Fry and her fellow prison reformers were more successful under the next Home Secretary, Sir Robert Peel, and the 1823 Gaols Act incorporated many of her recommendations. Unfortunately, Peel’s reforms did not apply to debtors’ prisons or local jails, and Fry and her brother Joseph Gurney toured throughout the British Isles, gathering evidence to bring about further reform legislation.
The ongoing legacy of Elizabeth Fry, the “godmother of prison reform”: In 2002, the Bank of England honored Fry’s work by putting her image on the 5 pound note. The Canadian Association of Elizabeth Fry Societies (CAEFS) celebrates National Elizabeth Fry Week during the week leading up Mother’s Day. And the groundwork she laid in caring for prisoners and opposing the death penalty continues to inform contemporary efforts.
By the 1820s Fry was a well-known personality whose advice was often sought on the subject of prison conditions. She also took up other causes: setting up District Visiting Societies to help the poor, libraries for the Coast Guard, and a nurse’s training school whose graduates accompanied Florence Nightingale to the Crimea. She campaigned for the London homeless, sought better treatment for patients in mental hospitals, and promoted the reform of workhouses and hospitals.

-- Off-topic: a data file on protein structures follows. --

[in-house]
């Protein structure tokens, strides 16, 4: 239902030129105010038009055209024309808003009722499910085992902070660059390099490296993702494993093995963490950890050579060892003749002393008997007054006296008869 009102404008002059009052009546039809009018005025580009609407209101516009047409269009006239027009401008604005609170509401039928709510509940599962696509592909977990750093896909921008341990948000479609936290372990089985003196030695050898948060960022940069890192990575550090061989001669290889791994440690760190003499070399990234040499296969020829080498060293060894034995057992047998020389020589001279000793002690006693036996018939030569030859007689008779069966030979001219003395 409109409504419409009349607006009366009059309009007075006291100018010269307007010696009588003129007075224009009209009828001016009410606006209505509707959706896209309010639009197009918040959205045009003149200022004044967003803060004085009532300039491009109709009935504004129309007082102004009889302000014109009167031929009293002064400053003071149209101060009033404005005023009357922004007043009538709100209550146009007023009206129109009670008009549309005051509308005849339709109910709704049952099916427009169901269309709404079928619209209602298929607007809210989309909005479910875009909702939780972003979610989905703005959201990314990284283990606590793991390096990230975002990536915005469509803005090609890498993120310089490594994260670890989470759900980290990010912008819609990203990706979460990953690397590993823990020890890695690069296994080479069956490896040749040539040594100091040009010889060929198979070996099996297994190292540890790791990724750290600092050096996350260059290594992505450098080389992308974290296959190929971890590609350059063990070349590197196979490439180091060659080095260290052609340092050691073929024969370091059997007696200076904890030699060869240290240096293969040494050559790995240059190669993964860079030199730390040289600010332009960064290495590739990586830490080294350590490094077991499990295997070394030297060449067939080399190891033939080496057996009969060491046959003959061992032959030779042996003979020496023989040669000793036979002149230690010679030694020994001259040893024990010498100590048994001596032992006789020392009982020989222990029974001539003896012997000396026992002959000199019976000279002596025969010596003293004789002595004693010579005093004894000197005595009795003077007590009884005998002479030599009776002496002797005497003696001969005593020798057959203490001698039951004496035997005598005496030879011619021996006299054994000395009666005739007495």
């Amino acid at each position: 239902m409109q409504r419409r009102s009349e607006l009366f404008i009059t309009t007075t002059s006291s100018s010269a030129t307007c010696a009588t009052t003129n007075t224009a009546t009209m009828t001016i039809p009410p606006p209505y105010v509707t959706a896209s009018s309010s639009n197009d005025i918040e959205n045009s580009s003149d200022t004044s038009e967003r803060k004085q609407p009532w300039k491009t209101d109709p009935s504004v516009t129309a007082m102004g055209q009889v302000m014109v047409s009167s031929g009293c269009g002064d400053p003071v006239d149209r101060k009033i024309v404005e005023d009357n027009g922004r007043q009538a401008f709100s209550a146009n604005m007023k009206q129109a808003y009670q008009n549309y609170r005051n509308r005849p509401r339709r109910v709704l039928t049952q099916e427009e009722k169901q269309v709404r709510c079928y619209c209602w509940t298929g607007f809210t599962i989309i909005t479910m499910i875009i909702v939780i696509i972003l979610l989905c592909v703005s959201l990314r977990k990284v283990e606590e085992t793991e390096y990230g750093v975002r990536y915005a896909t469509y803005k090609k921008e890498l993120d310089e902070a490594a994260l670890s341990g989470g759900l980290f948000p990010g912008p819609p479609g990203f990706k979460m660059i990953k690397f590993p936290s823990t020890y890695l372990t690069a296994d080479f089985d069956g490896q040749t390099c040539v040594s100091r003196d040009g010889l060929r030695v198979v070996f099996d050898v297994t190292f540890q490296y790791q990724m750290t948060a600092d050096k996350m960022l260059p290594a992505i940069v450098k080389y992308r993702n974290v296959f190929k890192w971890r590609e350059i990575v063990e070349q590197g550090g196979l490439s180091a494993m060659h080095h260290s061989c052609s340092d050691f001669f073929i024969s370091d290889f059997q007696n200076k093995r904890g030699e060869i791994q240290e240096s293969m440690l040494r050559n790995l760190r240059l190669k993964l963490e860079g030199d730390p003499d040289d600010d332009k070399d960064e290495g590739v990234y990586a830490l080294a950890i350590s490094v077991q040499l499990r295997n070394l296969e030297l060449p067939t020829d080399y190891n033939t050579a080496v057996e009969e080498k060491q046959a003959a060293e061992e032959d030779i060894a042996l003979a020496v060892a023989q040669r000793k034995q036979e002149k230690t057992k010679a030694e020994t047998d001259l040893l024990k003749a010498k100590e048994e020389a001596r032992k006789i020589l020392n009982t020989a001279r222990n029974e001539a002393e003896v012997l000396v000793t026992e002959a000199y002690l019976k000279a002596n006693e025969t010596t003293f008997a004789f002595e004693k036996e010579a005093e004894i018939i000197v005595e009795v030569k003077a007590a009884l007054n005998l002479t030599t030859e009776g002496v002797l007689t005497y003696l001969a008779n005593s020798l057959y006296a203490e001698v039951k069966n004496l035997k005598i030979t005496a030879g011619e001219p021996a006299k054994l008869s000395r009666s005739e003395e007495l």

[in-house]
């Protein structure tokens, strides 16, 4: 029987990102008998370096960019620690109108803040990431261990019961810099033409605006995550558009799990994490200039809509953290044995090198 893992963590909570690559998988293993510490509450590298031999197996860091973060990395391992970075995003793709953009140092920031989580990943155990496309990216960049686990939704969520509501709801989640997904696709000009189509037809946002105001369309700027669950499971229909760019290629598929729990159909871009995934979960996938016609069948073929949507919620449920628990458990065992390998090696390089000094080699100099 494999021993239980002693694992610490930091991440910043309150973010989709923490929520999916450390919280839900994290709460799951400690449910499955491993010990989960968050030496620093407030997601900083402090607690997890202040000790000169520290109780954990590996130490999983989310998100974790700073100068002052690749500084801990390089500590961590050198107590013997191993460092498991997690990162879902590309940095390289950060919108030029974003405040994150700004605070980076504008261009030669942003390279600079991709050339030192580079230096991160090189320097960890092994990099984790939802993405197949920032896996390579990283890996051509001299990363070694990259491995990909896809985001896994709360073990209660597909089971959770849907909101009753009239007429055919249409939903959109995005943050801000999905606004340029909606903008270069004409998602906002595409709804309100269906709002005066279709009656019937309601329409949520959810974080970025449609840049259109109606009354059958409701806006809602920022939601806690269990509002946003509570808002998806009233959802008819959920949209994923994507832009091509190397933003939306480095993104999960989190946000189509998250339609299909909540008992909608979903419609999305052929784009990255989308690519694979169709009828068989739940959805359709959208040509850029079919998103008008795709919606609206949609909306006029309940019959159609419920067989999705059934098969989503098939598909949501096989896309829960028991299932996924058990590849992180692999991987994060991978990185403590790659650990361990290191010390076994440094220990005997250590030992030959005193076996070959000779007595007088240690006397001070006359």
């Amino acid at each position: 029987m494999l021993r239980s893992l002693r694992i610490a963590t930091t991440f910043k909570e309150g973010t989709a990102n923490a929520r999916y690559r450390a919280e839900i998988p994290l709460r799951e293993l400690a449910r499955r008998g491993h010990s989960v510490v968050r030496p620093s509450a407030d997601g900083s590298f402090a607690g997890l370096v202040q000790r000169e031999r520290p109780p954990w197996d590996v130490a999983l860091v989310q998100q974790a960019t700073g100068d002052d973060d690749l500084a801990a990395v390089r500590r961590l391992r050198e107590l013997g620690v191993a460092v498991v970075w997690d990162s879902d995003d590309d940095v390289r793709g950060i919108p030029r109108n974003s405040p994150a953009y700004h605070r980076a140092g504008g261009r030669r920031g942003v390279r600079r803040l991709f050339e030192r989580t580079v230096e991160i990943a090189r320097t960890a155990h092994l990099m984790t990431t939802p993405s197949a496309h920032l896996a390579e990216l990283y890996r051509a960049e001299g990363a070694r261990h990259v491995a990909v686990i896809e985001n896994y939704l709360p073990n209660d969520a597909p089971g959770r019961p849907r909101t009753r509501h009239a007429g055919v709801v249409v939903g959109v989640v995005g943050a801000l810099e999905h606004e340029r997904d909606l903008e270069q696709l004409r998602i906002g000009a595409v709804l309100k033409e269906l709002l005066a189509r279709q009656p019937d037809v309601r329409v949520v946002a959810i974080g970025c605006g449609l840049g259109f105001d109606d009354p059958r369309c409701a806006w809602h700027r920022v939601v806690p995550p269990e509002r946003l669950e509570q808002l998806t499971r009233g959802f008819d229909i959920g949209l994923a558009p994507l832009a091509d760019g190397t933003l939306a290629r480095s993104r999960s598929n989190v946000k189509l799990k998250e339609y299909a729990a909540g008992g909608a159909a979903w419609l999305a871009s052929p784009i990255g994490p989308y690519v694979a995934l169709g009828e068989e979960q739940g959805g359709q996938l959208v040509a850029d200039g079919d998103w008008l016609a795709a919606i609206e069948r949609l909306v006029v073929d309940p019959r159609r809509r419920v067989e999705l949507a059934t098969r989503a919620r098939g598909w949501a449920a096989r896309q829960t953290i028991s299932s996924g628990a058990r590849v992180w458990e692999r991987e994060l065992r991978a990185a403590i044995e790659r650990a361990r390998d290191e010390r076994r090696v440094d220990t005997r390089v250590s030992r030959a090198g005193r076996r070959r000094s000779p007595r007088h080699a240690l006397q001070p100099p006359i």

The young Queen Victoria was a great admirer of Fry, writing in her journal that she considered her a “very superior person.” Fry continued her work until October 1845, when she succumbed to a brief illness. Over 1,000 people stood in silent respect as the “Angel of Newgate” was laid to rest in the Society of Friends graveyard at Barking.
~ Leslie Hammond